Alcohol Women and Sleep....
by Laurie Wertich, Medically Reviewed by Dr. C.H. Weaver MD 3/2020
Some people believe that an alcoholic drink before bed, or “night cap,” helps them fall asleep. Alcohol poses a misleading conundrum: it appears to make you drowsy, but it actually interferes with deep sleep, leaving you groggy and sleep-deprived the next day.
While you may fall asleep faster, alcohol may disrupt your sleep later in the night, making that night cap a risk for poor-quality sleep. The bottom line: avoid alcohol late in the evening.
Your bedtime routine can improve your chances of falling asleep easily and enjoying good-quality sleep. Behaviors intended to help you relax and wind down in preparation for sleep are known as “sleep hygiene.” The following is a list of sleep hygiene tips:
- Go to bed at the same time each night and wake up at the same time each morning.
- Make sure that your bedroom is quiet and dark and provides a relaxing environment (for example, keep the room free of clutter). The bedroom temperature should neither be too warm or too cold; some people sleep best in a room that is slightly cool.
- Your bed should be comfortable and used only for sleep and intimacy. Do not read or watch TV in bed and keep computers, TVs, and other gadgets out of the bedroom.
- Physical activity during the day may help you sleep, but don’t exercise within a few hours of bedtime, as this can make it difficult to fall asleep.
- Don’t eat large meals before bedtime. You may find, however, that a light snack close to bedtime helps you sleep.
- Avoid all caffeinated beverages as well as chocolate and tobacco late in the day (all three substances are stimulants).
- Avoid alcohol before bedtime.
- Avoid drinking too many fluids before bed to decrease your need to visit the bathroom during the night. You may find, however, that a small cup of herbal tea at bedtime helps you relax.
- Avoid using bright lights in your home before bedtime.
- Don’t work before bedtime and avoid any computer use.
- Find a way to relax before you want to fall asleep. Examples include taking a warm bath, listening to calming music, or light stretching.
- If you wake during the night, try lying still and relaxing in order to fall back to sleep. If, however, you’re still awake after 20 minutes, leave your bed, sit somewhere comfortable, and read or do something similarly quiet and calming until you feel sleepy again.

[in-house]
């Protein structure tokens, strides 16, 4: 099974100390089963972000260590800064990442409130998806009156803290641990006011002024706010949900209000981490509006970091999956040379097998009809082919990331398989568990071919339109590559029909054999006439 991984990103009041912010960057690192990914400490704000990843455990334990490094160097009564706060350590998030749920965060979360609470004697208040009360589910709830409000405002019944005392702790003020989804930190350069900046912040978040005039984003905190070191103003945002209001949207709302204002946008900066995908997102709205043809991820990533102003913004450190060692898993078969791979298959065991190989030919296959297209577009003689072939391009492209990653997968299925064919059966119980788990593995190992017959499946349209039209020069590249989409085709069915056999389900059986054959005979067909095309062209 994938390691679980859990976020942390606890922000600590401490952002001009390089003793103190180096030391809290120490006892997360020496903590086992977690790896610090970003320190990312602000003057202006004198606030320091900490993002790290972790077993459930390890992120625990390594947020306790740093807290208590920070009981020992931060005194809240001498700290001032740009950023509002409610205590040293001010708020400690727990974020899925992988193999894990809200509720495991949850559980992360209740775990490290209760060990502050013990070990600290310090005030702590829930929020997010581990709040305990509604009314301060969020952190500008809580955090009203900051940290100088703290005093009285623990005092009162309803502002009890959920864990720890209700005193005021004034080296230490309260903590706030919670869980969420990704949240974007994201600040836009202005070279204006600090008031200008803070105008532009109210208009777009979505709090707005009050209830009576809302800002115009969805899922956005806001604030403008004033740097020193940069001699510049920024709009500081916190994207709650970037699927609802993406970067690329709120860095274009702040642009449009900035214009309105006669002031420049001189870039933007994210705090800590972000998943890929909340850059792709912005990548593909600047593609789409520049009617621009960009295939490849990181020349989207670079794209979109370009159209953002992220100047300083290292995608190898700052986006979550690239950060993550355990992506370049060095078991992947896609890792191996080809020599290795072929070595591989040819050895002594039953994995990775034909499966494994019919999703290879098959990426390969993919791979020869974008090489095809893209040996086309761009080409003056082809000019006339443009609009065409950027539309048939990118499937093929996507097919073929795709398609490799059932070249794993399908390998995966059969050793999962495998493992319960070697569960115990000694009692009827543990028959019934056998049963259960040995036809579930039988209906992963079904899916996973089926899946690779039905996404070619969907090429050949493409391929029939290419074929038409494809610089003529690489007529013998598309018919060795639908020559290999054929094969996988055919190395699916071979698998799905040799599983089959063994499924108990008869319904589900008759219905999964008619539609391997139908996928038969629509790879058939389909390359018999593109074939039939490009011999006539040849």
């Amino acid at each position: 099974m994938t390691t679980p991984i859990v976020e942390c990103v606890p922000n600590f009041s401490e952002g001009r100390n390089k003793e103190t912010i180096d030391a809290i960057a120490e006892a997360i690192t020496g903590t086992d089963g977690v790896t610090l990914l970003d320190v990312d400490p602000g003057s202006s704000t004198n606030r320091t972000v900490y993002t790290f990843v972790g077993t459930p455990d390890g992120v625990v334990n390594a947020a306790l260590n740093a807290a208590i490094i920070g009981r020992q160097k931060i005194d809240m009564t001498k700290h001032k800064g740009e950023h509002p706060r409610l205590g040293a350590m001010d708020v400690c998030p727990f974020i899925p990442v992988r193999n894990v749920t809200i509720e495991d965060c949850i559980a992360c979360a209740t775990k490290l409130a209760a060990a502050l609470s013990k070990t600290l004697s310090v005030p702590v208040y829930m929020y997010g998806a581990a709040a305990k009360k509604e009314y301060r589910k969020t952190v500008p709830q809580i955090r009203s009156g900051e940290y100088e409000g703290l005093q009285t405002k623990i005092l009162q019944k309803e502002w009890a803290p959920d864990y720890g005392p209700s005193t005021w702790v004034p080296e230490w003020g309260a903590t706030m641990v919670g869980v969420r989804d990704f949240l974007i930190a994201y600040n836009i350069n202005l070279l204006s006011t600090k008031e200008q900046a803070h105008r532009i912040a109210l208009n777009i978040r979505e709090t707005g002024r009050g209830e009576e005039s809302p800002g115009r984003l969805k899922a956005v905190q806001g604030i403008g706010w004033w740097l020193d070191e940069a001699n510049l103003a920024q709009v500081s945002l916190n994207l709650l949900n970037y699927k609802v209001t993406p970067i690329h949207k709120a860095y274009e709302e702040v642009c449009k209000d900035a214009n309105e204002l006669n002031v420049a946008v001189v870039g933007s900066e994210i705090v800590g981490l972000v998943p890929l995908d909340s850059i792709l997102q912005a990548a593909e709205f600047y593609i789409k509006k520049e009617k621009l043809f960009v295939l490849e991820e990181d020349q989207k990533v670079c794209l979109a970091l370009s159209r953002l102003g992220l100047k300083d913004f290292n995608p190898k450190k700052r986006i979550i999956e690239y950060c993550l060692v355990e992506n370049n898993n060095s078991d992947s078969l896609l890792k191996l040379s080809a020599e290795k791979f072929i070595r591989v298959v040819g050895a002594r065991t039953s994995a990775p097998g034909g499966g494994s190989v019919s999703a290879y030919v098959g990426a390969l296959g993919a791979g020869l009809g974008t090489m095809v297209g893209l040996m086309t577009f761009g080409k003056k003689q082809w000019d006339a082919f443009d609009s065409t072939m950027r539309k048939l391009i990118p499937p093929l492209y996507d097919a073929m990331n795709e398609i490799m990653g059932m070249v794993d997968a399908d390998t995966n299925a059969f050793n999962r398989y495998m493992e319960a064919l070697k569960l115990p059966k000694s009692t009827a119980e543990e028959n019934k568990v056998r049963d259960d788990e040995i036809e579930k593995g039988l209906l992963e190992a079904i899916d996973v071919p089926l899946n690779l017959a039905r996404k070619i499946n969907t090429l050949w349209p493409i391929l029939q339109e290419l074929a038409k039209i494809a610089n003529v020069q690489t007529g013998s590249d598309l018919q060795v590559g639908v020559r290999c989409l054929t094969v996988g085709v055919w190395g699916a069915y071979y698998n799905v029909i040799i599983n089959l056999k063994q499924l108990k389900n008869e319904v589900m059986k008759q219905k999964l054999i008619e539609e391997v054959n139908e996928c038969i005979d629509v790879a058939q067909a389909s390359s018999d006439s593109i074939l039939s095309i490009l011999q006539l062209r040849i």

- Avoid taking naps after 3 p.m. Late-afternoon naps can make it harder to fall asleep at night. When you do nap, do so for no more than an hour.
New research indicates that alcohol causes more sleep problems for women than men, possibly as a result of differences in metabolism.
The study involved 93 young men and women who spent two nights in a sleep lab. One night they consumed nonalcoholic drinks and the other night they consumed alcohol until they were drunk. The researchers then monitored their sleep.
Alcohol was linked to more deep sleep early in the night but more wakefulness later in the night. Although women became drowsier than men after consuming alcohol, they slept more poorly. The women had fewer hours of sleep and woke more frequently and for longer periods of time than the men. The researchers speculated that this may be due to the different ways that men and women metabolize alcohol.
The bottom line? If you want a good night’s sleep, alcohol is not your friend. To sleep well, take a few simple precautions:
- Consume alcohol early in the evening.
- Consume at least one glass of water for each glass of alcohol.
- Consume alcohol with food.
- Stop drinking several hours before bedtime.
Other "Truths" About Alcohol
For many of us, a glass of wine or a cold beer is an enjoyable part of a good meal. We drink for the taste and the experience, with the health benefits—and risks—a secondary consideration. As we consider how best to manage our health, however, we owe it to ourselves to understand the effects of alcohol on the body.There is so much conflicting information about alcohol. We’re told that a little red wine is good for the heart, but too much alcohol can increase our risk of cancer and heart disease. But how much is too much?
What is Moderate Alcohol Intake?
One drink is commonly defined as 12 ounces of beer, 5 ounces of wine, or 1.5 ounces of distilled spirits. For women, the 2005 Dietary Guidelines for Americans define moderate drinking as no more than one drink per day. For men, moderate drinking is defined as no more than two drinks per day.Why should women drink less than men? For one thing, women tend to weigh less than men and also tend to have proportionately less water in their bodies to disperse the alcohol; this means that a single drink will, on average, have a greater effect on a woman than on a man. Furthermore, some studies have suggested that women tend to have lower levels of an enzyme that breaks down alcohol (alcohol dehydrogenase) in their stomachs. This would also increase the amount of alcohol that reaches the blood stream. (6,7)